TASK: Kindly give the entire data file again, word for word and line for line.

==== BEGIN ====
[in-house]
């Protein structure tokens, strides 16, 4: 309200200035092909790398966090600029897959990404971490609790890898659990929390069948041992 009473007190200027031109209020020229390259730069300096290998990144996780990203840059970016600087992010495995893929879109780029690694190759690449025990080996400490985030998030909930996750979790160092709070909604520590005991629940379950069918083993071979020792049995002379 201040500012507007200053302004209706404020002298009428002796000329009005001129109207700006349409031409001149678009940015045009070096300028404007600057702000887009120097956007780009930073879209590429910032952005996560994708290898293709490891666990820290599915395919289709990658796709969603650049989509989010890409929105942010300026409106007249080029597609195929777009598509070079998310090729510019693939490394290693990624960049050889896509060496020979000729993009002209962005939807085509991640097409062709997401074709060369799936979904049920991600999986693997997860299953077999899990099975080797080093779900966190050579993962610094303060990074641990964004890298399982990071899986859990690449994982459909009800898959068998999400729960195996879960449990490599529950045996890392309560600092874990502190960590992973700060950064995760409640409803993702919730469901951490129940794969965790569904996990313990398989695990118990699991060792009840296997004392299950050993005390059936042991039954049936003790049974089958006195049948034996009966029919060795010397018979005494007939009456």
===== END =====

[in-house]
């Protein structure tokens, strides 16, 4: 309200200035092909790398966090600029897959990404971490609790890898659990929390069948041992 009473007190200027031109209020020229390259730069300096290998990144996780990203840059970016600087992010495995893929879109780029690694190759690449025990080996400490985030998030909930996750979790160092709070909604520590005991629940379950069918083993071979020792049995002379 201040500012507007200053302004209706404020002298009428002796000329009005001129109207700006349409031409001149678009940015045009070096300028404007600057702000887009120097956007780009930073879209590429910032952005996560994708290898293709490891666990820290599915395919289709990658796709969603650049989509989010890409929105942010300026409106007249080029597609195929777009598509070079998310090729510019693939490394290693990624960049050889896509060496020979000729993009002209962005939807085509991640097409062709997401074709060369799936979904049920991600999986693997997860299953077999899990099975080797080093779900966190050579993962610094303060990074641990964004890298399982990071899986859990690449994982459909009800898959068998999400729960195996879960449990490599529950045996890392309560600092874990502190960590992973700060950064995760409640409803993702919730469901951490129940794969965790569904996990313990398989695990118990699991060792009840296997004392299950050993005390059936042991039954049936003790049974089958006195049948034996009966029919060795010397018979005494007939009456």